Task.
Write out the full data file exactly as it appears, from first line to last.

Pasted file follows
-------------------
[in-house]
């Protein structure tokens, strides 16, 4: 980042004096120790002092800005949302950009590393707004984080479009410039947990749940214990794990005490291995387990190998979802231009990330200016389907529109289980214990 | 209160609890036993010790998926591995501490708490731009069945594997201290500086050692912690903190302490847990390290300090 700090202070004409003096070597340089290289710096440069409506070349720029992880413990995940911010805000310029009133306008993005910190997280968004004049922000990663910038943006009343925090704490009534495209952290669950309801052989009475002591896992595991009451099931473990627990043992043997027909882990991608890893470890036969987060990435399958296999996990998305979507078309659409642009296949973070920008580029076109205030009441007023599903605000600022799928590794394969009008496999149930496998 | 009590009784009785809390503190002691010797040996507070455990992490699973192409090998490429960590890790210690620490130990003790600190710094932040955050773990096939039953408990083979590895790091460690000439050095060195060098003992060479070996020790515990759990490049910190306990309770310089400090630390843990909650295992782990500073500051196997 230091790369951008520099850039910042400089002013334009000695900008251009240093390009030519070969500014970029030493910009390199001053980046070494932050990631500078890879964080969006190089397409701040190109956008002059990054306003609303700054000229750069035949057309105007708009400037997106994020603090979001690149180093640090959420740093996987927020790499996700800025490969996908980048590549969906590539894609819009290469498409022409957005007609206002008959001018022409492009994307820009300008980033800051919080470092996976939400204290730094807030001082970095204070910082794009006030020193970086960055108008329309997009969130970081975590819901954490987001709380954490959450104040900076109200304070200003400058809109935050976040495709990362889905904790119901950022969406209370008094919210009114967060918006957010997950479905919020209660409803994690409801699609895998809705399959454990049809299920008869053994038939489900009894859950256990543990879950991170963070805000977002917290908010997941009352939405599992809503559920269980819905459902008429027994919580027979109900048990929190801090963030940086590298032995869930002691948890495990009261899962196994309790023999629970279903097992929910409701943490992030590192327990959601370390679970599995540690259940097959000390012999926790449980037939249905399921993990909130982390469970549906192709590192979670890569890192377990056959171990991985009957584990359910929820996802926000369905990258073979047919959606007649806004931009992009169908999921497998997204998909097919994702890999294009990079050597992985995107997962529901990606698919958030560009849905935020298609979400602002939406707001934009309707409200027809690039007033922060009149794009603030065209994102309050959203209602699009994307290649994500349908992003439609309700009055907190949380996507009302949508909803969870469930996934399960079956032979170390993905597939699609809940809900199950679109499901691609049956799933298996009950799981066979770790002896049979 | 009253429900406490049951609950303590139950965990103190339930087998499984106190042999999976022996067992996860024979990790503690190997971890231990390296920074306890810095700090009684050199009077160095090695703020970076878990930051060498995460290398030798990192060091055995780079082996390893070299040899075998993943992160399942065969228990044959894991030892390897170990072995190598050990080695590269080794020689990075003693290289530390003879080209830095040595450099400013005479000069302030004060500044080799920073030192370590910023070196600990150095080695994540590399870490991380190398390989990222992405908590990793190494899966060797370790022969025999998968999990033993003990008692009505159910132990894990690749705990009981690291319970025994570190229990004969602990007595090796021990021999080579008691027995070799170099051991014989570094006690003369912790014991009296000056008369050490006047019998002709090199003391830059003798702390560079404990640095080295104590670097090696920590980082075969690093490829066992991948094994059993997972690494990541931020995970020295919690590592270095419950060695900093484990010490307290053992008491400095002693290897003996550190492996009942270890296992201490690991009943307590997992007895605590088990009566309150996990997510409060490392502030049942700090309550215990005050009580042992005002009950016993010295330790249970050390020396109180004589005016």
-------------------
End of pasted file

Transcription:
[in-house]
């Protein structure tokens, strides 16, 4: 980042004096120790002092800005949302950009590393707004984080479009410039947990749940214990794990005490291995387990190998979802231009990330200016389907529109289980214990 | 209160609890036993010790998926591995501490708490731009069945594997201290500086050692912690903190302490847990390290300090 700090202070004409003096070597340089290289710096440069409506070349720029992880413990995940911010805000310029009133306008993005910190997280968004004049922000990663910038943006009343925090704490009534495209952290669950309801052989009475002591896992595991009451099931473990627990043992043997027909882990991608890893470890036969987060990435399958296999996990998305979507078309659409642009296949973070920008580029076109205030009441007023599903605000600022799928590794394969009008496999149930496998 | 009590009784009785809390503190002691010797040996507070455990992490699973192409090998490429960590890790210690620490130990003790600190710094932040955050773990096939039953408990083979590895790091460690000439050095060195060098003992060479070996020790515990759990490049910190306990309770310089400090630390843990909650295992782990500073500051196997 230091790369951008520099850039910042400089002013334009000695900008251009240093390009030519070969500014970029030493910009390199001053980046070494932050990631500078890879964080969006190089397409701040190109956008002059990054306003609303700054000229750069035949057309105007708009400037997106994020603090979001690149180093640090959420740093996987927020790499996700800025490969996908980048590549969906590539894609819009290469498409022409957005007609206002008959001018022409492009994307820009300008980033800051919080470092996976939400204290730094807030001082970095204070910082794009006030020193970086960055108008329309997009969130970081975590819901954490987001709380954490959450104040900076109200304070200003400058809109935050976040495709990362889905904790119901950022969406209370008094919210009114967060918006957010997950479905919020209660409803994690409801699609895998809705399959454990049809299920008869053994038939489900009894859950256990543990879950991170963070805000977002917290908010997941009352939405599992809503559920269980819905459902008429027994919580027979109900048990929190801090963030940086590298032995869930002691948890495990009261899962196994309790023999629970279903097992929910409701943490992030590192327990959601370390679970599995540690259940097959000390012999926790449980037939249905399921993990909130982390469970549906192709590192979670890569890192377990056959171990991985009957584990359910929820996802926000369905990258073979047919959606007649806004931009992009169908999921497998997204998909097919994702890999294009990079050597992985995107997962529901990606698919958030560009849905935020298609979400602002939406707001934009309707409200027809690039007033922060009149794009603030065209994102309050959203209602699009994307290649994500349908992003439609309700009055907190949380996507009302949508909803969870469930996934399960079956032979170390993905597939699609809940809900199950679109499901691609049956799933298996009950799981066979770790002896049979 | 009253429900406490049951609950303590139950965990103190339930087998499984106190042999999976022996067992996860024979990790503690190997971890231990390296920074306890810095700090009684050199009077160095090695703020970076878990930051060498995460290398030798990192060091055995780079082996390893070299040899075998993943992160399942065969228990044959894991030892390897170990072995190598050990080695590269080794020689990075003693290289530390003879080209830095040595450099400013005479000069302030004060500044080799920073030192370590910023070196600990150095080695994540590399870490991380190398390989990222992405908590990793190494899966060797370790022969025999998968999990033993003990008692009505159910132990894990690749705990009981690291319970025994570190229990004969602990007595090796021990021999080579008691027995070799170099051991014989570094006690003369912790014991009296000056008369050490006047019998002709090199003391830059003798702390560079404990640095080295104590670097090696920590980082075969690093490829066992991948094994059993997972690494990541931020995970020295919690590592270095419950060695900093484990010490307290053992008491400095002693290897003996550190492996009942270890296992201490690991009943307590997992007895605590088990009566309150996990997510409060490392502030049942700090309550215990005050009580042992005002009950016993010295330790249970050390020396109180004589005016």